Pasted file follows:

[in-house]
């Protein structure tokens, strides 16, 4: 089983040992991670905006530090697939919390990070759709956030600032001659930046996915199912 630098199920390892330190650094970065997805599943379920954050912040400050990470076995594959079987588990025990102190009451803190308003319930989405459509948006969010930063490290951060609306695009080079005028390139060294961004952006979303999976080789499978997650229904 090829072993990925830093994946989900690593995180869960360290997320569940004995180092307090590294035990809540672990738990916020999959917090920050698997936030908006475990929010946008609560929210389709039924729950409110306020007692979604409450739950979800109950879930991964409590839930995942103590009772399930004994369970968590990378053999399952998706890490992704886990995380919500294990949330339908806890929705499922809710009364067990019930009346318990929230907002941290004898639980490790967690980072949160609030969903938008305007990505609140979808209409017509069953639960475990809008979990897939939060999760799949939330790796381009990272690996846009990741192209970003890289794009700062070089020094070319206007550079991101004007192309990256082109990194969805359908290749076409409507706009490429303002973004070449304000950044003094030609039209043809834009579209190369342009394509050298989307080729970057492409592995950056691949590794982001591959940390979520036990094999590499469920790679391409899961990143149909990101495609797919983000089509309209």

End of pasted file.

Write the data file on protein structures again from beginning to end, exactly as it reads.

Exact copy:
[in-house]
């Protein structure tokens, strides 16, 4: 089983040992991670905006530090697939919390990070759709956030600032001659930046996915199912 630098199920390892330190650094970065997805599943379920954050912040400050990470076995594959079987588990025990102190009451803190308003319930989405459509948006969010930063490290951060609306695009080079005028390139060294961004952006979303999976080789499978997650229904 090829072993990925830093994946989900690593995180869960360290997320569940004995180092307090590294035990809540672990738990916020999959917090920050698997936030908006475990929010946008609560929210389709039924729950409110306020007692979604409450739950979800109950879930991964409590839930995942103590009772399930004994369970968590990378053999399952998706890490992704886990995380919500294990949330339908806890929705499922809710009364067990019930009346318990929230907002941290004898639980490790967690980072949160609030969903938008305007990505609140979808209409017509069953639960475990809008979990897939939060999760799949939330790796381009990272690996846009990741192209970003890289794009700062070089020094070319206007550079991101004007192309990256082109990194969805359908290749076409409507706009490429303002973004070449304000950044003094030609039209043809834009579209190369342009394509050298989307080729970057492409592995950056691949590794982001591959940390979520036990094999590499469920790679391409899961990143149909990101495609797919983000089509309209």